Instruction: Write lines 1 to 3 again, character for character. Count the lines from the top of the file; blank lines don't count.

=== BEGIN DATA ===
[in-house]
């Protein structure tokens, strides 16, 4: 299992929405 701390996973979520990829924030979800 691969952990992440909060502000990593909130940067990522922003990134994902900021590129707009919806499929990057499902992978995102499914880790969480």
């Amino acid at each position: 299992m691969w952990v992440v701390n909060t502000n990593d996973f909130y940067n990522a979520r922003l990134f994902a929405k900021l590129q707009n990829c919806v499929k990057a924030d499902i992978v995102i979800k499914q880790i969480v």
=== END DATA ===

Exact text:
[in-house]
């Protein structure tokens, strides 16, 4: 299992929405 701390996973979520990829924030979800 691969952990992440909060502000990593909130940067990522922003990134994902900021590129707009919806499929990057499902992978995102499914880790969480």
């Amino acid at each position: 299992m691969w952990v992440v701390n909060t502000n990593d996973f909130y940067n990522a979520r922003l990134f994902a929405k900021l590129q707009n990829c919806v499929k990057a924030d499902i992978v995102i979800k499914q880790i969480v």